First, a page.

To the global ayahuasca community: We are a diverse group of people from around the world, woven together by a deep connection with the plant medicine ayahuasca, and we offer our most heartfelt condolences for the Nolan family on the tragic loss of their son, Kyle. http://newsfeed.time.com/2012/09/14/u-s-teen-diesafter-taking-hallucinogenic-drug-ayahuasca-in-peru/

We, the undersigned, people who had direct experience with Shimbre, or have concern over what has transpired, believe Kyle was not given this medicine in a safe or supportive traditional environment. Ayahuasca powerfully impacts both the body and spirit, and while a purgative, is non-toxic. It must be facilitated in a ceremony by a person with extensive experience in all aspects of plant medicine, one who has studied for many years to understand the cultural traditions associated with ayahuasca as well as the myriad physical and psychological effects this plant teacher will have on the seeker. The facilitator, whether shaman, ayahuasquero or curandero, gringo or indigenous, should closely monitor and tends to the seekers’ spiritual, physical and emotional needs throughout the ceremony. The responsibility does not end there. The experience can be powerful, and at times disturbing, requiring support from the practitioner to help the seeker integrate the experience post-ceremony.

During the Shimbre ‘incident’ we believe this sacred medicine was administered by an irresponsible practitioner who did not follow the ancient traditional practice of staying with the seeker or student to insure physical and spiritual safety. Instead, in an affront to traditional practice, he sent his charges off alone into the jungle to fend for themselves following a superficial “ceremony”.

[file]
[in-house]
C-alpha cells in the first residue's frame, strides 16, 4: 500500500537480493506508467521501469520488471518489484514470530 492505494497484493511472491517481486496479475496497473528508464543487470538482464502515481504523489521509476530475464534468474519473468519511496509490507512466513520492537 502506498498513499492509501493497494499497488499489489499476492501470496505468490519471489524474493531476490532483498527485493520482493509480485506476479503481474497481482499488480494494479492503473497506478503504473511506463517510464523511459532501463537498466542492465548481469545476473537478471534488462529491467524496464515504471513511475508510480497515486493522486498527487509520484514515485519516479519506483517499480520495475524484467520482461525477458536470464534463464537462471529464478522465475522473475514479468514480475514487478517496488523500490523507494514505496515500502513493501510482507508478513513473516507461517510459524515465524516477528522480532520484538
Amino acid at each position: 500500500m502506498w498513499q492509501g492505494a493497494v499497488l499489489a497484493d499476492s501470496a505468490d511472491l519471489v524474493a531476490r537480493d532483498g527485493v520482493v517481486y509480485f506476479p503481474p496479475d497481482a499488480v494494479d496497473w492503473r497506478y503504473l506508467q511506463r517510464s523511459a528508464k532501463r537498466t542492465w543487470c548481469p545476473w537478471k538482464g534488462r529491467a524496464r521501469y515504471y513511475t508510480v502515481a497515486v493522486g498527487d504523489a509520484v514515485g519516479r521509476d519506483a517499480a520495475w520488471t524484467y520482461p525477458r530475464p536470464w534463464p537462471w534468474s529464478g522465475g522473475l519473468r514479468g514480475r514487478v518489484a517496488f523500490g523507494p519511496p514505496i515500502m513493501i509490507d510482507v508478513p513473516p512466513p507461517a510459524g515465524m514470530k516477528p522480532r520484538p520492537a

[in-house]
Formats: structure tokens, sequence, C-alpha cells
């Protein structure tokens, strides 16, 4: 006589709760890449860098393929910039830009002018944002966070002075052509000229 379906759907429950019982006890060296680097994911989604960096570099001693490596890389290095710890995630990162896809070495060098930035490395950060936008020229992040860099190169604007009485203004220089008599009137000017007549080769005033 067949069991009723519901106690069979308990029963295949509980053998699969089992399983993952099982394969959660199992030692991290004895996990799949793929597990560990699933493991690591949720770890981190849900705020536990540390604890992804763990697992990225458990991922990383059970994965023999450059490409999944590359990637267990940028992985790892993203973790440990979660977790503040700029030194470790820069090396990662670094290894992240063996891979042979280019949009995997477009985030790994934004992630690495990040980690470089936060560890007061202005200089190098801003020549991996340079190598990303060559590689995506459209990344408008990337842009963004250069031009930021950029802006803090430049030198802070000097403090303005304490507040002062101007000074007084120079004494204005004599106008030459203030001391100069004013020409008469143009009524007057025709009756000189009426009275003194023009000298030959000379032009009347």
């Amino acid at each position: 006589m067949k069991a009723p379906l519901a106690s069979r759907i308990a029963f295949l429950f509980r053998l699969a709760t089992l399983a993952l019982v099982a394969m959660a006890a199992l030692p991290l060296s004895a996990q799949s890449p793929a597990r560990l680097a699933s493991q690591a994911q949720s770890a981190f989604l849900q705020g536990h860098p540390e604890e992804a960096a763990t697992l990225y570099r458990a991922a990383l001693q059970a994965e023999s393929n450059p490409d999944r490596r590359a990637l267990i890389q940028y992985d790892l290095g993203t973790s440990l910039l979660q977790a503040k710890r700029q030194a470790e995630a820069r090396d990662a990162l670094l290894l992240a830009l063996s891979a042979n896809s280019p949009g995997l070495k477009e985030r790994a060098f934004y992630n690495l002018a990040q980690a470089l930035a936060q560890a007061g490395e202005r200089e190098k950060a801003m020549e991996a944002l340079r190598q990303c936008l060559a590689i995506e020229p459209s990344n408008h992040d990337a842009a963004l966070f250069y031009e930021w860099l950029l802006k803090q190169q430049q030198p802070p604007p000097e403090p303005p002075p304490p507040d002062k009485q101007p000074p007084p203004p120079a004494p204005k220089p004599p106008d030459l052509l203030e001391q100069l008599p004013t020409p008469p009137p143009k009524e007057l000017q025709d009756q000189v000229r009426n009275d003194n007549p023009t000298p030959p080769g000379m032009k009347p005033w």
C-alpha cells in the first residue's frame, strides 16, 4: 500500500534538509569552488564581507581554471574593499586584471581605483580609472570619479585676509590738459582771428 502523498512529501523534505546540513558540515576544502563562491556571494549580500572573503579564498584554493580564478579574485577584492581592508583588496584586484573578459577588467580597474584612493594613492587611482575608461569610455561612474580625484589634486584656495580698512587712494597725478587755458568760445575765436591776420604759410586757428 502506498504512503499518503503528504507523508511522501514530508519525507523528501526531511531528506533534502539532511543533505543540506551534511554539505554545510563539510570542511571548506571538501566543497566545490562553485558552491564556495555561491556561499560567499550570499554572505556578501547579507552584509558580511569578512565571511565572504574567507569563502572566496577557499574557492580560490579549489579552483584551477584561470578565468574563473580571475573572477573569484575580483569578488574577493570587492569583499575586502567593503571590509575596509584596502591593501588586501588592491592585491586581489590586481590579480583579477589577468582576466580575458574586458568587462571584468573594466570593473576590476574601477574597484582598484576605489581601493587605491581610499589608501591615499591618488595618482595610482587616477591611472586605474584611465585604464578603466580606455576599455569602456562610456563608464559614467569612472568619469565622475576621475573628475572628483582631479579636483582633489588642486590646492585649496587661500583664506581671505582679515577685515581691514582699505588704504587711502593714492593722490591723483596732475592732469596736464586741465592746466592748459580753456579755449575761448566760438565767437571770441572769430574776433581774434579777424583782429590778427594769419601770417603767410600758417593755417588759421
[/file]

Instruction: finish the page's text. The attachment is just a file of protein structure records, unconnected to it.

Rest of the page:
After the very first Shimbre (then called Chimbre) retreat in April, 2010, Rob Velez, the founder and funder of Shimbre was counseled both verbally and in writing by a number of concerned individuals that “Maestro Mancoluto’s” practices were not in keeping with the sacred traditions–and were in fact, very dangerous. In addition, Velez was warned the ayahuasca and huachuma (San Pedro) served by Mancoluto contained potentially dangerous admixtures of other plants. This counsel was not received in the spirit of deep concern and caring from which it was offered. Instead, it was regarded as an unfounded personal attack on Mancoluto and Velez’s business. Friendships and business relationships were destroyed as a result of these warnings.

Ayahuasca is legal in Peru as are retreat centers. A ‘bad scene’, operated ineptly by unqualified people, is not a crime. Still, many people who were concerned about the lack of duty of care and quality of ceremonies at Shimbre made their concerns known in the only medium left open to them at that time–the ayahuasca community. This same global community is now striving to learn from this tragedy, and facilitate a ‘Code of Ethics’ to self-regulate the business of shamanism as it spreads in the West, and as ayahuasca is administered in Peru.

We believe that this is an issue that goes beyond any one lodge or practitioner, and represents a turning point in the western shamanic re-integration. It is not something easily legislated against or decided for others. The questions it raises for the ayahuasca community in Peru and in the West, the tug of war between spirit and consumerism, remains. What do we do, if anything? We move forward. We build some type of foundation that can be used by our global community to have more dialogue, more informed awareness, and more solidarity and cohesion. Thus we encourage all interested parties to engage in discussion on the best ways to move forward, for the greatest good of all.

Sincerely and with deep sadness,


Dennis McKenna PhD
Marine on St. Croix, Minnesota, USA

Richard Meech
Toronto, Canada

Eion Bailey, USA

Rafael Monserrate
Los Angeles, California

Michael Maki,
Olympia, Washington

Howard Lawler
Iquitos, Peru

Rak Razam
Mullumbimby, NSW, Australia

Susan Blumenthal
Placitas, New Mexico, USA

Becca Dakini
Byron Bay, Australia